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Obama's plans for NASA changes met with harsh criticism

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By Joel Achenbach
Washington Post Staff Writer
Wednesday, March 10, 2010

Harrison Schmitt's credentials as a space policy analyst include several days of walking on the moon. The Apollo 17 astronaut, who is also a former U.S. senator, is aghast at what President Obama is doing to the space program.

"It's bad for the country," Schmitt said. "This administration really does not believe in American exceptionalism."

Schmitt's harsh words are part of a furious blowback to the administration's new strategy for NASA. The administration has decided to kill NASA's Constellation program, crafted during the Bush administration with an ambitious goal of putting astronauts back on the moon by 2020. Obama's 2011 budget request would nix Constellation's rocket and crew capsule, funnel billions of dollars to new spaceflight technologies, and outsource to commercial firms the task of ferrying astronauts to low-Earth orbit.

The new strategy, however, has been met with outrage from many in the aerospace community. The entire congressional delegation from Florida, Democrats and Republicans alike, has sent a letter of protest to the president. Doubters fill op-ed pages and space blogs.

The administration apparently senses that it is losing the public-relations battle. On Sunday, the White House announced that the president, who has said almost nothing in public about his NASA strategy, will headline a conference on NASA policy April 15 in Central Florida. Obama will be heading into what has become hostile territory.

"They made a mistake when they rolled out their space program, because they gave the perception that they had killed the manned space program," said Sen. Bill Nelson (D-Fla.), who disagrees with that perception but wants the Obama plan modified. Nelson said the president should declare during the Florida conference that NASA's goal is to send humans to Mars. Nelson noted that the Interstate 4 corridor through Central Florida is critical for national candidates. "I think it has a lot of repercussions for the president. If a national candidate does not carry the I-4 corridor, they don't win Florida," Nelson said.

Congress must approve NASA's strategic change. Lawmakers in Florida, Alabama and Texas, states rich in space jobs, have sharply criticized the Obama plan as a job-killer. Sen. Kay Bailey Hutchison (R-Tex.) says that under Obama's strategy "America's decades-long dominance of space will finally come to an end."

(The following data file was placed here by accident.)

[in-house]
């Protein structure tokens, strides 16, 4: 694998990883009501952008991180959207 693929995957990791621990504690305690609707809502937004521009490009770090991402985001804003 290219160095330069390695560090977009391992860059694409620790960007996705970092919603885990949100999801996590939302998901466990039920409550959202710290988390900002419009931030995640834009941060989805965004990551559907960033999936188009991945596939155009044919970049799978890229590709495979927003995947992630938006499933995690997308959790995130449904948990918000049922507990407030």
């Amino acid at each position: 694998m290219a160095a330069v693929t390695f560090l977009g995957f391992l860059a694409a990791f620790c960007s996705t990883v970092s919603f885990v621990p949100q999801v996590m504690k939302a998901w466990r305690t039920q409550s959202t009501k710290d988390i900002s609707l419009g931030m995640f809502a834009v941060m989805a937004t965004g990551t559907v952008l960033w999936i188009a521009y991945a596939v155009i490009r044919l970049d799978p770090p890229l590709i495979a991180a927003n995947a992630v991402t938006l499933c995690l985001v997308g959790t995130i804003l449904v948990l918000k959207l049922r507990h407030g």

In fact, Obama's budget boosts NASA's funding by $6 billion over the next five years. The extra money is less than the $3 billion-a-year hike that a presidential advisory panel said would be necessary for a robust human space flight, but it's still an increase when many agencies are being squeezed.

Change doesn't come easily in the aerospace industry, with its long timelines and abundance of customized technology. Thousands of aerospace contract workers were already going to lose their jobs with the retirement of the aging fleet of space shuttles. Constellation, conceived after the space shuttle Columbia accident in 2003, was designed with architecture that would let some shuttle jobs migrate to the new program. NASA has already poured $9 billion into the development of a new rocket, Ares 1, and a new spacecraft, Orion. Terminating the program and closing out contracts will cost $2.5 billion more, the administration estimates.

After the last shuttle flies -- the final mission is scheduled for September -- the United States will rely entirely on Russian spacecraft to carry astronauts to the international space station. It is likely to take several years, at least, for the commercial firms to produce a safe spacecraft for putting people in orbit.

Nelson wants to continue the testing of solid rocket boosters as part of a fallback plan if the commercial firms can't deliver. Such a move would, in effect, continue Constellation in part, even if under a different name. But, barring an unlikely increase in the NASA budget, any such move would require cuts in other NASA programs. NASA's science directorate, for example, might see trims to the $512 million increase it would receive under Obama's 2011 budget.

"Should science people be nervous if they continue Constellation? Absolutely," a senior NASA official said Tuesday.

The strategic change has been dictated by budgetary realities, the administration has said. An advisory committee appointed by Obama, and headed by former Lockheed chief executive Norman Augustine, determined that under a realistic budget NASA probably wouldn't have a moon rocket until 2028, and still wouldn't have the hardware to land. Ares 1 had little chance of ever having a "useful role," Augustine said in a recent interview.

"The problem with Constellation was that success was not one of the possible outcomes," said Elon Musk, founder and chief executive of SpaceX, a start-up rocket firm that would be in the running for one of the new NASA commercial contracts.

Musk plans to conduct the first test launch of his Falcon 9 rocket at Cape Canaveral, Fla., in the coming weeks. He puts the odds of success on the first try at 70 to 80 percent.

"It's trivial to build a rocket. It's incredibly difficult to build a rocket that goes to orbit," Musk said.

The timetable could put the launch very close to Obama's April 15 space conference. That makes Musk nervous.

"It is looking oddly close to the middle of next month. Which is a little scary," Musk said. "I'd hate for any decision here to be informed by some unfortunate situation on our first launch."


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